Have you heard of Mark Every Grave? I believe I came across this in a genealogy facebook group. Mark Every Grave has a range of sizes and prices starting as low as $25.99 and they ship for free. The markers are made from black granite that can “last forever”. I’ve wanted to get a couple headstones for some unmarked graves but I didn’t want to spend hundreds of dollars but it seems like Mark Every Grave is making it affordable for me to do so.
Have you heard of Mark Every Grave? Have yo purchased a marker from them? What are your thoughts?
Every year in honor of Memorial Day the Woodlawn Cemetery in the Bronx, New York ask for volunteers to help flagging the headstones of our fallen who risked their lives for our country. This past Saturday was my first time attending with my genealogy group and I must say it felt good to placing the American flag next to these soldiers headstones.
Annies Lee Locke Burgess
Red Hill Cemetery is located in the hills of Monroe County, Alabama. Red Hill Cemetery according to the sign on the gate was established in in 1818 just three years after Monroe County was established as a county. In my recent trip to Alabama I met with my cousin and also fellow family history enthusiast Melvina and she took my mom, aunt and I on a tour of Monroe County. We were up and down in the back woods where my family once resided and one of the places she took us was the Red Hill Cemetery. The cemetery was segregated and might still be but I don’t know how many people still get buried there since it’s not that accessible of a cemetery. Inside the gated cemetery where the white settlers, possible slave owners, and local white residents and on the outside of the gates is an unkept grassy area were the black residents some of whom might have been slaves, and my great great grandparents Dave Burgess an Annies Lee Locke are buried. I was happy to be standing in front of my great great grandparents headstones but kind of sad to see after all these years somethings haven’t really changed.
Tags: african american history, alabama, cemetery, family, great great grandparents, headstones, monroe county, red hill, red hill cemetery, segregated, white settlers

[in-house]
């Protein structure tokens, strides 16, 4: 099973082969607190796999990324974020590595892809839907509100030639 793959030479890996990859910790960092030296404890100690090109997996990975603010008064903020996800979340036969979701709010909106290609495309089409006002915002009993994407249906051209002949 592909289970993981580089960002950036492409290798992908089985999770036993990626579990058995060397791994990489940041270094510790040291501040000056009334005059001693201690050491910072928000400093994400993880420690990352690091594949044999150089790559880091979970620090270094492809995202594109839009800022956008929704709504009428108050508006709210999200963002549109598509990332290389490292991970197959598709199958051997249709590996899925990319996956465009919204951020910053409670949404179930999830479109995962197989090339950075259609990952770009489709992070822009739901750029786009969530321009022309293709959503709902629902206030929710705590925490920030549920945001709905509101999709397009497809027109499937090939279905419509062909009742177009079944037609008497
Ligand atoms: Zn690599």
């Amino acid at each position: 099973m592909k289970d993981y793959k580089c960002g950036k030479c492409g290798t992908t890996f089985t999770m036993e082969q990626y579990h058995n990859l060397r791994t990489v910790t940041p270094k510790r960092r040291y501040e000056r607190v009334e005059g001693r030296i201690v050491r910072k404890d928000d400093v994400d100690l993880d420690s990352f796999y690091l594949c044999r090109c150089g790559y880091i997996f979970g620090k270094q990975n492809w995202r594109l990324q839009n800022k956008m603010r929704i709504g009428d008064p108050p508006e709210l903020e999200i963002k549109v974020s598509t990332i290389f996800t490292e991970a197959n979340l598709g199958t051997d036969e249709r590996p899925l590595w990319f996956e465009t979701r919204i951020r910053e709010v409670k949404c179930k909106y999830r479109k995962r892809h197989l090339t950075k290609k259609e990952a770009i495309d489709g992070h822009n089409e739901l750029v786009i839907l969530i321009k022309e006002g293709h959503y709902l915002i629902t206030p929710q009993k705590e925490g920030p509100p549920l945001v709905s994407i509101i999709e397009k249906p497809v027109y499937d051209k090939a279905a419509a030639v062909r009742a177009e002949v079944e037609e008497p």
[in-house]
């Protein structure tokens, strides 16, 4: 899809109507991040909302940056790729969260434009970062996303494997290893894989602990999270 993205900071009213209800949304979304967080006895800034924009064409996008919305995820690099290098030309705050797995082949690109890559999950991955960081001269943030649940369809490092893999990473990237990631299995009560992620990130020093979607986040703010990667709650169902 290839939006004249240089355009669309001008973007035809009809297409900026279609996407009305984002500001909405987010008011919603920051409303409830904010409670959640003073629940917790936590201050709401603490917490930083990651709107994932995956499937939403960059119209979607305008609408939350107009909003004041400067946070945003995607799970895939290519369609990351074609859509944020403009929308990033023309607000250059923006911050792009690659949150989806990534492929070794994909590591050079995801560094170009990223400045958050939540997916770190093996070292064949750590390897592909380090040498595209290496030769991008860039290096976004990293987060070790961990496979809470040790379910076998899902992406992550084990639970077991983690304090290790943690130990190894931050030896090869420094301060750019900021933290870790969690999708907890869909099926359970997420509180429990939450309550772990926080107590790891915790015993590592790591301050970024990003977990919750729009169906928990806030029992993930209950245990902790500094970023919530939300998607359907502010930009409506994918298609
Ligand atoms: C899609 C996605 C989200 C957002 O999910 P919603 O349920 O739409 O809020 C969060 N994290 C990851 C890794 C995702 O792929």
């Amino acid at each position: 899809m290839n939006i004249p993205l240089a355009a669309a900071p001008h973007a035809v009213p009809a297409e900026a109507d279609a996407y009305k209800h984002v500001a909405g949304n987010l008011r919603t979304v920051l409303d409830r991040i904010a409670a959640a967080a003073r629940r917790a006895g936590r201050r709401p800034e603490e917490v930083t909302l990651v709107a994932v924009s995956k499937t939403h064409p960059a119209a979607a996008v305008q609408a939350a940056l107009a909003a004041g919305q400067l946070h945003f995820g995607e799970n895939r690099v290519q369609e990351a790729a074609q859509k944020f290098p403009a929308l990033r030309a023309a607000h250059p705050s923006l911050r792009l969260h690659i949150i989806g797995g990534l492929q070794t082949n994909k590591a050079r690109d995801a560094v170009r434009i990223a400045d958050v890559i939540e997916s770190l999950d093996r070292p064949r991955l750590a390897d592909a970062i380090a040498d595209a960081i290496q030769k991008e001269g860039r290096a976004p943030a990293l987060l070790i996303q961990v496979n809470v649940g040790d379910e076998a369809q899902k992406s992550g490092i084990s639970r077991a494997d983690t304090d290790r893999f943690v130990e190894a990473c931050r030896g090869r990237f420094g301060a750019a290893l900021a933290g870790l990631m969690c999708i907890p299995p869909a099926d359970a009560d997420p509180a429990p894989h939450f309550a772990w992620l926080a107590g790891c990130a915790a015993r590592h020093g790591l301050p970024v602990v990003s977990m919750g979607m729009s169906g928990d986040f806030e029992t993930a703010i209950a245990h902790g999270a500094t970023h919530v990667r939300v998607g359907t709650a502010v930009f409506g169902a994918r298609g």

While doing some research on Ancestry.com I came across two military headstone applications. One for my grandfather filled out for my grandmother and another for my great uncle filled out by my great grandfather. Its just amazing to see my great grandfather’s signature, a man who had to learn how to read and write as an adult.
My grandfather’s original headstone
This past weekend was the Wesley family reunion in Pensacola, Florida. I had such a good time, my family ( nine year old niece, 14 and 17 year old nephews, mom and aunt) and I drove from NY to FL. I thought a week of traveling with stops to see family on the way would be a great vacation as well as bonding time for the six of us. Well lets just say it might have been too much bonding time for us :), for real I think everyone enjoyed themselves I know I did. I got a chance to meet some new cousins, see some family I haven’t seen in a while, do a little family research, visit Natchez, Monroe County and Alabama, Farmsville, Lowndes County, Alabama. While I was in Florida I met with my Great Aunt Sallie for the first time, and last but not least meet my cousin Melvina also a genealogist and she shared some wonderful information with me as well as gave me some document. All in all I had a great time
Brooker T. Wesley
Maggie Dell Burgess Liddell
Zero (Zera) Burgess Millender
Mary Jane Burgess Wesley
Lonnie Wesley Sr.
William E. Wesley